Arts & Culture

Arts & culture

The classic coming-to-New-York story was a mashup of a few pleasurably predictable elements: a young person with dreams bigger than his or her bank account, a few roach-ridden apartments and crummy jobs, some eccentric friends and neighbors, and a couple of requisite hard knocks before ... success!

When people ask about the rock 'n' roll sound of Nashville, locals might direct them to the garage rock scene, to Jack White's Third Man Records, or to guitar-slinging country outlaws like Sturgill Simpson or Eric Church. But they'd be remiss to leave out Moon Taxi, a band that's grown a large and devoted fan base in Music City since forming at Belmont College 10 years ago.

A Japanese farm introduced a new crop this winter: an organic banana with a peel that's thin enough to eat. In a nod to this appealing outer covering, Setsuzo Tanaka, the banana's inventor, has named his creation the Mongee ("mon-gay") banana — which means "incredible banana" in Japanese.

Here's what drives me crazy about time travel books. In (almost) every single one of them, the time traveler's most notable experience is meeting other people who aren't time travelers; who were, in their proper moment, just famous as all hell.

Hollywood director Quentin Tarantino acknowledged that he is responsible for insisting that actress Uma Thurman perform a car stunt that resulted in a crash that nearly killed her 15 years ago.

Thurman's account of the accident, which chilled relations between Thurman and Tarantino for years, was detailed in a New York Times story over the weekend. Much of the article centers on Thurman's allegations that she had been sexually assaulted by movie mogul Harvey Weinstein.

Some major food companies are accusing Big Chicken of colluding to fix the price of broiler chickens over a 10-year period.

In just three weeks, two grocery retailers and the country's two biggest food distribution companies have filed lawsuits against Tyson Foods, Perdue Farms, Pilgrim's Pride, Koch Farms, Sanderson Farms and others.

NPR's Ailsa Chang talks with Pulitzer Prize-winning journalist Ken Armstrong about the book A False Report: A True Story of Rape in America, which he wrote with T. Christian Miller, about rape and the criminal justice system.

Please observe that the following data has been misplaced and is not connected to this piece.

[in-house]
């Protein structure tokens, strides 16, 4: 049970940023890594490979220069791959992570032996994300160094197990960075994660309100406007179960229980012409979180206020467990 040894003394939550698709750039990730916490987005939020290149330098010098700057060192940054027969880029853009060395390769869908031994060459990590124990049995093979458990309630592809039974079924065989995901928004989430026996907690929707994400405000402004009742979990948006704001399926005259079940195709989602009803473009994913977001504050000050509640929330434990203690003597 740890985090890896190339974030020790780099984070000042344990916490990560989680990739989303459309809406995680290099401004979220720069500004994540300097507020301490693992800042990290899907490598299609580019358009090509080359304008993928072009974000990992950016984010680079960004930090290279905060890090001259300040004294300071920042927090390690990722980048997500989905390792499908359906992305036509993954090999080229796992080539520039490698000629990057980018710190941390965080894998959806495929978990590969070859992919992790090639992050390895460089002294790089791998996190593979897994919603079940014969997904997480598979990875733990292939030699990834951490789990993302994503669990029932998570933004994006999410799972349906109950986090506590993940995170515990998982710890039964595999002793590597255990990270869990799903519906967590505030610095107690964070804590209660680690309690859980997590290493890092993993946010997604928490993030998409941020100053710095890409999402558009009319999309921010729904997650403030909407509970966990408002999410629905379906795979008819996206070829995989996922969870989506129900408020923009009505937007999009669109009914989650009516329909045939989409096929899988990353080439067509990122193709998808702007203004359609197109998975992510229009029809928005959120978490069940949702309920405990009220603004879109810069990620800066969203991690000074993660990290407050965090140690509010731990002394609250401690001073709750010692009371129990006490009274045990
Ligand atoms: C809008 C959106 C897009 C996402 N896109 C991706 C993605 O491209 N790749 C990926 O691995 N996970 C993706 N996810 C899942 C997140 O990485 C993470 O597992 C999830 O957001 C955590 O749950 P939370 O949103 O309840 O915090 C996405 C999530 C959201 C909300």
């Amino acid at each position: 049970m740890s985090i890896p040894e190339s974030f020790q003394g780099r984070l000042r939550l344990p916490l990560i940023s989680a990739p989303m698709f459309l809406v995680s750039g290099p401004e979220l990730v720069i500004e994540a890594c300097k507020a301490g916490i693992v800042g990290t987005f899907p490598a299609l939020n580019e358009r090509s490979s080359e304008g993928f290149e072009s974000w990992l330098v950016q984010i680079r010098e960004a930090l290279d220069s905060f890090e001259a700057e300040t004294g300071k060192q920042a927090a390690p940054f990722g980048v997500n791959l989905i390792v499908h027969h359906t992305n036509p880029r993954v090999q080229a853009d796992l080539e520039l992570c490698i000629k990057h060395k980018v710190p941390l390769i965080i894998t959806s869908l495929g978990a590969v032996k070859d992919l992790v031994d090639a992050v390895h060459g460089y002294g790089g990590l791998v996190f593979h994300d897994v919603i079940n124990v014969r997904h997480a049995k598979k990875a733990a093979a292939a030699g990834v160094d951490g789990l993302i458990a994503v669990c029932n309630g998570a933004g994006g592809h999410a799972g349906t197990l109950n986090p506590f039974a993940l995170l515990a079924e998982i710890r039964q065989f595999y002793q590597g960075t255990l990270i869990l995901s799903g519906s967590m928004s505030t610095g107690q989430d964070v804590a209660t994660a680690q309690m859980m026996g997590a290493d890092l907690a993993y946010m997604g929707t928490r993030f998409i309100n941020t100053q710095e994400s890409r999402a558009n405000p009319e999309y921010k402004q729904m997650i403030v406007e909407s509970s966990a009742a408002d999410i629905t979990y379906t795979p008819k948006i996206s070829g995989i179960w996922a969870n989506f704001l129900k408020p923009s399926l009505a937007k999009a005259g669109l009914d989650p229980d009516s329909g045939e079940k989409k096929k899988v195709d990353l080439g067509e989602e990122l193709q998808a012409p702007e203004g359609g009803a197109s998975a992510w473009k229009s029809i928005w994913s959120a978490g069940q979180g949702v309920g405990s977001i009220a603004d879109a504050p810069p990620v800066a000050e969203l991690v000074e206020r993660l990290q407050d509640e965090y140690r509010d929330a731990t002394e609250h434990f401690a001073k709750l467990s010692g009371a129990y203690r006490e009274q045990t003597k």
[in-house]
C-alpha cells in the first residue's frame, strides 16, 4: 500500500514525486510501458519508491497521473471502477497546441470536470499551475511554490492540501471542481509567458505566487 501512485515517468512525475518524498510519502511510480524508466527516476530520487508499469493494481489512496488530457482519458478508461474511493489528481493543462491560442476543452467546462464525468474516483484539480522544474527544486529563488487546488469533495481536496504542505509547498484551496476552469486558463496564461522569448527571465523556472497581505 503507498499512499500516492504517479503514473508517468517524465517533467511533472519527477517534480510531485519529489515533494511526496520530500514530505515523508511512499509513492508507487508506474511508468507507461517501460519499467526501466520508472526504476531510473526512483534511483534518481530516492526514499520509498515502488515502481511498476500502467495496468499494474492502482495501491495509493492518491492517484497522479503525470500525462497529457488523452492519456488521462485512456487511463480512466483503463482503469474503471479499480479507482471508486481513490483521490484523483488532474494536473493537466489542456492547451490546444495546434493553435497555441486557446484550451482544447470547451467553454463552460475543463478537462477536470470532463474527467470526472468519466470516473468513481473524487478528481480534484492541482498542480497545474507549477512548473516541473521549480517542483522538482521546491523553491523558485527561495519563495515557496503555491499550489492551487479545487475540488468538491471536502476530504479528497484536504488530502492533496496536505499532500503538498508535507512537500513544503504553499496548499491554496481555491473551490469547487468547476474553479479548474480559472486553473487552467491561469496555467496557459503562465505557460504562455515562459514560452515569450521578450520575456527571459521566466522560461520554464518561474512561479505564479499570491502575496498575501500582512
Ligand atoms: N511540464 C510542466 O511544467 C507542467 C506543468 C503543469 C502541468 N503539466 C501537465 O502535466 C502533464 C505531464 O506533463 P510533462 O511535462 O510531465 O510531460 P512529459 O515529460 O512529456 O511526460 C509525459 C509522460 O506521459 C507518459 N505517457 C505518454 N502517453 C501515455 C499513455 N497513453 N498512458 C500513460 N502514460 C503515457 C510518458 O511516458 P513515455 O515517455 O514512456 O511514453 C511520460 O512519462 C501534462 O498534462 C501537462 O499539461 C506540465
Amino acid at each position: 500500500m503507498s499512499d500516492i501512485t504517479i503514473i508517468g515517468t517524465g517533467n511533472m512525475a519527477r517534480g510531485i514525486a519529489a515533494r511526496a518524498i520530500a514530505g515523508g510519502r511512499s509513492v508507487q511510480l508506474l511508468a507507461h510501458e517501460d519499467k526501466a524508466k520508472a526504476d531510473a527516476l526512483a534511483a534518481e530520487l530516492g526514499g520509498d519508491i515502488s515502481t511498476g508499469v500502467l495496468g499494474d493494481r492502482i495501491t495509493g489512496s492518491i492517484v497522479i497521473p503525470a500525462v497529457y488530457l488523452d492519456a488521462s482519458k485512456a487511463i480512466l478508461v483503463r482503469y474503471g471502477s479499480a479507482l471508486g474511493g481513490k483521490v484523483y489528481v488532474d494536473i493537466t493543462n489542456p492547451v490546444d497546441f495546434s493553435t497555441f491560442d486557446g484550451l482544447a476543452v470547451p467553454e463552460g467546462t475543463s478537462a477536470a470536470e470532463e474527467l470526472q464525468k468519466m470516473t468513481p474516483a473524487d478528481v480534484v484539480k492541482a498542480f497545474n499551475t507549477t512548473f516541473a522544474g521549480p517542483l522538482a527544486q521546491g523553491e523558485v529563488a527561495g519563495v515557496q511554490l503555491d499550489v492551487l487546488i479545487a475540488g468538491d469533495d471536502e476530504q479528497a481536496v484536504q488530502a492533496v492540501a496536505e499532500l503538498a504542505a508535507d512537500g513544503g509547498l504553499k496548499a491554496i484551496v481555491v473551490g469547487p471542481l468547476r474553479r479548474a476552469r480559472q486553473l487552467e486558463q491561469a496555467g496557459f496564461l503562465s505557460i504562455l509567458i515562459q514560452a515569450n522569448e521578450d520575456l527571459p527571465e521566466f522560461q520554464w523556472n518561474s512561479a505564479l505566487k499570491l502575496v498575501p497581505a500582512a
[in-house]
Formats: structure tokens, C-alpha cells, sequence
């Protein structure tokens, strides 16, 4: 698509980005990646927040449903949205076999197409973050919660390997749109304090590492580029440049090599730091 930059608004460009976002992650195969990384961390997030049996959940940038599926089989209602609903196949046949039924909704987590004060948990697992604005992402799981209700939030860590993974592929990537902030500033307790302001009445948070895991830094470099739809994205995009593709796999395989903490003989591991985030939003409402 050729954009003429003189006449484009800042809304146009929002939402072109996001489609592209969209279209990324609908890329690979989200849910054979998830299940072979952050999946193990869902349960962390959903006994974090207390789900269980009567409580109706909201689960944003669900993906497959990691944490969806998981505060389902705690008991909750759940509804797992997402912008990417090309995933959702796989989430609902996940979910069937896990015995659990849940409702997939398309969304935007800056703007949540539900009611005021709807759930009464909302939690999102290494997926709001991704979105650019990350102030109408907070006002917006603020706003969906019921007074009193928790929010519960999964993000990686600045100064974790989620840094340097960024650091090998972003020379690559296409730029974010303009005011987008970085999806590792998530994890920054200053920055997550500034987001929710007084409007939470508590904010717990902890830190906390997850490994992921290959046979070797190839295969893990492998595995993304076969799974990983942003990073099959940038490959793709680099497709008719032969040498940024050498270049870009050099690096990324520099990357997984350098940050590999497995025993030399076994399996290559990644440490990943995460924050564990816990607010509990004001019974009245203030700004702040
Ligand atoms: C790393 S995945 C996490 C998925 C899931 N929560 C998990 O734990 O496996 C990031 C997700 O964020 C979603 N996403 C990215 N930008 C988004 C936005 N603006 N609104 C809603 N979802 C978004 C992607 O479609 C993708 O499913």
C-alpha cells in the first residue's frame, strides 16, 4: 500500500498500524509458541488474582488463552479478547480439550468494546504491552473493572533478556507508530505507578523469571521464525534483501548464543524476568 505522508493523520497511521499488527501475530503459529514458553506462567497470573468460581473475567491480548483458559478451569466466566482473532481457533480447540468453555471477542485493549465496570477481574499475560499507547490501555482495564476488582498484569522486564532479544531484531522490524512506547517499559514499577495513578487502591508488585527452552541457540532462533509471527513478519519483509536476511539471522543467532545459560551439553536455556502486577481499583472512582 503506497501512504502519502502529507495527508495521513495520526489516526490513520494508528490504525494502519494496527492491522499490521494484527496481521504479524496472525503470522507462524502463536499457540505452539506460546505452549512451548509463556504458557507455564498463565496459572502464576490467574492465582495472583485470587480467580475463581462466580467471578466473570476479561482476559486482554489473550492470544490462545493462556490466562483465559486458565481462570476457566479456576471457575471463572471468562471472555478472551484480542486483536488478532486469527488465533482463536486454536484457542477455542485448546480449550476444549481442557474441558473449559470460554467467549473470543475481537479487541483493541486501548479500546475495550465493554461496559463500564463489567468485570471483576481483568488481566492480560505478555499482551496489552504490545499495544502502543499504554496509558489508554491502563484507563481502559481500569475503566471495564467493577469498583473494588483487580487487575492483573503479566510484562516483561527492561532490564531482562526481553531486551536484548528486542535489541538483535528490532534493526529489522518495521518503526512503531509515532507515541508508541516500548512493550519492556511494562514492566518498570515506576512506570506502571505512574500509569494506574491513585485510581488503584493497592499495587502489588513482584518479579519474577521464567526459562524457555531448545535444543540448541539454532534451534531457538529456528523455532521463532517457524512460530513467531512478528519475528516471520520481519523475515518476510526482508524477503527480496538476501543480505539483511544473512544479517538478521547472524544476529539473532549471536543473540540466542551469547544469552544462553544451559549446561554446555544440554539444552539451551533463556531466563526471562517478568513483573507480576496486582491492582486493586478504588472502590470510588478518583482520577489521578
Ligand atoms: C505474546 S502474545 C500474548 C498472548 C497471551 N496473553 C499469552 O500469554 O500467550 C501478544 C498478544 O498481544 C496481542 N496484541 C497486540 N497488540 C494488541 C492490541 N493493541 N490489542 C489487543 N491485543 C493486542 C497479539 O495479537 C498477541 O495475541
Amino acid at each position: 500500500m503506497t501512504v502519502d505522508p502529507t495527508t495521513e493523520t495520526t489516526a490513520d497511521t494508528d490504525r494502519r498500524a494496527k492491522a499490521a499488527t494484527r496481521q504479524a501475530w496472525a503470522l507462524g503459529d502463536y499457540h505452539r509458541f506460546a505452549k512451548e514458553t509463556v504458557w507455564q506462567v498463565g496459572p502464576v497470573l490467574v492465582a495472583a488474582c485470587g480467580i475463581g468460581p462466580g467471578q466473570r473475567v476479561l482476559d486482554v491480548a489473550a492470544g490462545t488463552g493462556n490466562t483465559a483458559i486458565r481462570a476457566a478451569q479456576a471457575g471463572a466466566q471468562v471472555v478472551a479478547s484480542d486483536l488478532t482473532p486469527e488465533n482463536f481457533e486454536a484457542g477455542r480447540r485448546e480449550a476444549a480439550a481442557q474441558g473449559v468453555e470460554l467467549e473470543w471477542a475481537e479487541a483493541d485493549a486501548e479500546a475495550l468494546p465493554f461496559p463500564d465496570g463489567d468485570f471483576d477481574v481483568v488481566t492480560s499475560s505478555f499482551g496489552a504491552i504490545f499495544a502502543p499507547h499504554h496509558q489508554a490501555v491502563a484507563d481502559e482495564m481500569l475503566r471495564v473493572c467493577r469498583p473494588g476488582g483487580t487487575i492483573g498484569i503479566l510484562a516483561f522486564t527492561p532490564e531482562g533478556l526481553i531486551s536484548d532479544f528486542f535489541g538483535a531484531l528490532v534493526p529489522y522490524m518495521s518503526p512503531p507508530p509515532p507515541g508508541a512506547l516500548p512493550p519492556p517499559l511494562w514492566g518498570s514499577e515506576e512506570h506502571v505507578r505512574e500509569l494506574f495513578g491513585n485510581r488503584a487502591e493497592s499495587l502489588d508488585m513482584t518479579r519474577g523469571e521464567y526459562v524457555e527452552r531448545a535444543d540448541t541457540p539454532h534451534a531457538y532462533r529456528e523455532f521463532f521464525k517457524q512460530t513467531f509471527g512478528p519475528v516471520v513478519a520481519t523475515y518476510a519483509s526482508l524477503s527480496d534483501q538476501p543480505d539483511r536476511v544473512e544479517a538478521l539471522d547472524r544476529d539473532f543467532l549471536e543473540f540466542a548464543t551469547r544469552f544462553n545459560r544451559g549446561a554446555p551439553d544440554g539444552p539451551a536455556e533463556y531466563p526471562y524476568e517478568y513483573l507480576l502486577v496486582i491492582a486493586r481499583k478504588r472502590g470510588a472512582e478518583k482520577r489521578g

America's war in Afghanistan is the longest war the U.S. has ever fought. Beginning a month after the terrorist attacks of Sept. 11, 2001, the initial mission was to remove the Taliban from power and destroy the al-Qaida terror network. Now, nearly 17 years later, Pulitzer Prize-winning journalist Steve Coll points out that the war's goals have changed.

If you've ever tried to catch an Uber on a rainy day during rush hour or after the ball drops on New Year's Eve, you're familiar with dynamic pricing. That's when the price of a ride costs more or less depending on the demand for drivers.

The pricing strategy has long been used by other sectors of the travel industry, such as airlines and hotels, to balance supply and demand, and last month, a luxury restaurant in London rolled out a similar model.

Of all the vague terms that journalists love to apply to mostly unwilling celebrities, one of the slipperiest is "public intellectual." It's hard to define, but with apologies to Potter Stewart, we know it when we see it. To be one, you have to be smart about more than one thing, you have to be able to translate academic jargon into something approaching English, and most importantly, you can never define yourself as one.

If you've listened to the Cafe for a while, you know and hopefully love today's guests. Calexico is a band whose music is a jangly desert mashup of Western Americana, Latin influence and any other sounds, instruments or collaborators they've picked up along the trail. It's no wonder they're perfectly named after a border town between California and Mexico.

About halfway through her first book of nonfiction, Edinburgh-based author Maggie O'Farrell explains her latest project to her mother: "I'm trying to write a life, told only through near-death experiences," she says. It's not exactly an autobiography, more like "snatches of a life. A string of moments."

About 10 years ago, a recent college graduate named Francisco Cantú told his mother what seemed like good news: He got a job.

"I think she was terrified when I decided to join the Border Patrol," he says. "And I think she was also confused about why I was doing this."

Cantú had studied the border in school, but he wanted to understand it more deeply. He attended the Border Patrol Academy and emerged equipped to patrol the Arizona wilderness.

As you clutch a cuppa for a bit of winter warmth, spare a moment to consider the elaborate process that goes into producing that seemingly simple sip of tea.

In the biggest tea-growing region in India, the hazards alone range from red spider mites to herds of wild elephants.

Grower Tenzing Bodosa, a native of Assam, fights the former and unusually invites the latter.

From the large Bodo tribe and widely known by his first name, Tenzing stands beside the vermilion flames of a brick oven that provides the heat for a drying contraption erected in his backyard.

Actor John Mahoney, best-known for his portrayal of the grouchy and sharp-witted father of the title character in the TV show Frasier, died Sunday. He was 77.

The Steppenwolf Theatre Company confirmed his death, saying in a statement, "John Mahoney passed away due to complications from cancer while in hospice care on Sunday."